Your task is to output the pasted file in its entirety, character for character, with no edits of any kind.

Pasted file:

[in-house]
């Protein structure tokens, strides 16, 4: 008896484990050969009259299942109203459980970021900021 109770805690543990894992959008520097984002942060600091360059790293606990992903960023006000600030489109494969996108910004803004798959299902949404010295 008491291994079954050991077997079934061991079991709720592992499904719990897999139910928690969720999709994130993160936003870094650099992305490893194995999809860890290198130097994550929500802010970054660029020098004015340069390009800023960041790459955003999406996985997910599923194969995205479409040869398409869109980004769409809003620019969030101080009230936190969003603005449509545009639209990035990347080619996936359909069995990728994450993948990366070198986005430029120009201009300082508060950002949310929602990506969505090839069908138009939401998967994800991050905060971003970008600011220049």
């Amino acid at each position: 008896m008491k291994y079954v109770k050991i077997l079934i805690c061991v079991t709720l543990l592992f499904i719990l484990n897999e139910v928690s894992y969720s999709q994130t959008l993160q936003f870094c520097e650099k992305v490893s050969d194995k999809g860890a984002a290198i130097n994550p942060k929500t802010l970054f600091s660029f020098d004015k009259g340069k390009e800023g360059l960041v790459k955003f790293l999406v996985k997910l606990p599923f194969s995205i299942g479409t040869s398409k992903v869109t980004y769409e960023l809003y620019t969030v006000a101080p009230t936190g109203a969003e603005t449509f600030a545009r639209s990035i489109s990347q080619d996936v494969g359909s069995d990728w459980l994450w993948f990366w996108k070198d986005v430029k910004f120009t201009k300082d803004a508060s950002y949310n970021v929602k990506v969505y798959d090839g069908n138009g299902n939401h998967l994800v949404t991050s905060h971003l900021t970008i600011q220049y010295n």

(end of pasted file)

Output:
[in-house]
């Protein structure tokens, strides 16, 4: 008896484990050969009259299942109203459980970021900021 109770805690543990894992959008520097984002942060600091360059790293606990992903960023006000600030489109494969996108910004803004798959299902949404010295 008491291994079954050991077997079934061991079991709720592992499904719990897999139910928690969720999709994130993160936003870094650099992305490893194995999809860890290198130097994550929500802010970054660029020098004015340069390009800023960041790459955003999406996985997910599923194969995205479409040869398409869109980004769409809003620019969030101080009230936190969003603005449509545009639209990035990347080619996936359909069995990728994450993948990366070198986005430029120009201009300082508060950002949310929602990506969505090839069908138009939401998967994800991050905060971003970008600011220049």
């Amino acid at each position: 008896m008491k291994y079954v109770k050991i077997l079934i805690c061991v079991t709720l543990l592992f499904i719990l484990n897999e139910v928690s894992y969720s999709q994130t959008l993160q936003f870094c520097e650099k992305v490893s050969d194995k999809g860890a984002a290198i130097n994550p942060k929500t802010l970054f600091s660029f020098d004015k009259g340069k390009e800023g360059l960041v790459k955003f790293l999406v996985k997910l606990p599923f194969s995205i299942g479409t040869s398409k992903v869109t980004y769409e960023l809003y620019t969030v006000a101080p009230t936190g109203a969003e603005t449509f600030a545009r639209s990035i489109s990347q080619d996936v494969g359909s069995d990728w459980l994450w993948f990366w996108k070198d986005v430029k910004f120009t201009k300082d803004a508060s950002y949310n970021v929602k990506v969505y798959d090839g069908n138009g299902n939401h998967l994800v949404t991050s905060h971003l900021t970008i600011q220049y010295n």